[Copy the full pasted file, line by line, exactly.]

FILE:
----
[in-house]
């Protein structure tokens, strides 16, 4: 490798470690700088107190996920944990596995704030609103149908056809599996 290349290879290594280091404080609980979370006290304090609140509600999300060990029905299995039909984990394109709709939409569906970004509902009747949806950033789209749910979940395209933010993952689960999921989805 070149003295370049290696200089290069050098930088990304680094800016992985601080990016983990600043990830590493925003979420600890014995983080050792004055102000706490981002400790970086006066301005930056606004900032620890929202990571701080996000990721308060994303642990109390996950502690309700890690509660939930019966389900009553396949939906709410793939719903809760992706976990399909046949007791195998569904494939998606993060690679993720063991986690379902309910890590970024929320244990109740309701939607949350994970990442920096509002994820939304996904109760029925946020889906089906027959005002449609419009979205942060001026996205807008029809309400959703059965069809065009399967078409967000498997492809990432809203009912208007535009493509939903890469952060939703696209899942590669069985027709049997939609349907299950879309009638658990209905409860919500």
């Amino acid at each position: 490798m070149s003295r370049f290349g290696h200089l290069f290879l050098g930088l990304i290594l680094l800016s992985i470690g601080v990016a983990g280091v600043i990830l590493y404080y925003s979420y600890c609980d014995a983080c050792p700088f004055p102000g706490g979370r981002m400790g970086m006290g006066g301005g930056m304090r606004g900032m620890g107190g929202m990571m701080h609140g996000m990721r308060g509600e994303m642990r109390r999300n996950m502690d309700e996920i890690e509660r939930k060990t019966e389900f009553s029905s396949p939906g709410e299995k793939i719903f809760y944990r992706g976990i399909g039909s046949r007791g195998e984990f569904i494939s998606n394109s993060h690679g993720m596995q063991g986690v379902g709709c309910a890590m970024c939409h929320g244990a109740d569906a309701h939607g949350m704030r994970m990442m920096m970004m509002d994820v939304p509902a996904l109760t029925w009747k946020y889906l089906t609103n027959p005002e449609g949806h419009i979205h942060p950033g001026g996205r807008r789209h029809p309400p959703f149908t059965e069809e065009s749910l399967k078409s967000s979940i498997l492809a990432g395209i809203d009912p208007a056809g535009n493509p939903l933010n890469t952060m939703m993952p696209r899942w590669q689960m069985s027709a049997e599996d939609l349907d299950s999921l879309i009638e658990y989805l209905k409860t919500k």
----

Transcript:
[in-house]
């Protein structure tokens, strides 16, 4: 490798470690700088107190996920944990596995704030609103149908056809599996 290349290879290594280091404080609980979370006290304090609140509600999300060990029905299995039909984990394109709709939409569906970004509902009747949806950033789209749910979940395209933010993952689960999921989805 070149003295370049290696200089290069050098930088990304680094800016992985601080990016983990600043990830590493925003979420600890014995983080050792004055102000706490981002400790970086006066301005930056606004900032620890929202990571701080996000990721308060994303642990109390996950502690309700890690509660939930019966389900009553396949939906709410793939719903809760992706976990399909046949007791195998569904494939998606993060690679993720063991986690379902309910890590970024929320244990109740309701939607949350994970990442920096509002994820939304996904109760029925946020889906089906027959005002449609419009979205942060001026996205807008029809309400959703059965069809065009399967078409967000498997492809990432809203009912208007535009493509939903890469952060939703696209899942590669069985027709049997939609349907299950879309009638658990209905409860919500």
């Amino acid at each position: 490798m070149s003295r370049f290349g290696h200089l290069f290879l050098g930088l990304i290594l680094l800016s992985i470690g601080v990016a983990g280091v600043i990830l590493y404080y925003s979420y600890c609980d014995a983080c050792p700088f004055p102000g706490g979370r981002m400790g970086m006290g006066g301005g930056m304090r606004g900032m620890g107190g929202m990571m701080h609140g996000m990721r308060g509600e994303m642990r109390r999300n996950m502690d309700e996920i890690e509660r939930k060990t019966e389900f009553s029905s396949p939906g709410e299995k793939i719903f809760y944990r992706g976990i399909g039909s046949r007791g195998e984990f569904i494939s998606n394109s993060h690679g993720m596995q063991g986690v379902g709709c309910a890590m970024c939409h929320g244990a109740d569906a309701h939607g949350m704030r994970m990442m920096m970004m509002d994820v939304p509902a996904l109760t029925w009747k946020y889906l089906t609103n027959p005002e449609g949806h419009i979205h942060p950033g001026g996205r807008r789209h029809p309400p959703f149908t059965e069809e065009s749910l399967k078409s967000s979940i498997l492809a990432g395209i809203d009912p208007a056809g535009n493509p939903l933010n890469t952060m939703m993952p696209r899942w590669q689960m069985s027709a049997e599996d939609l349907d299950s999921l879309i009638e658990y989805l209905k409860t919500k």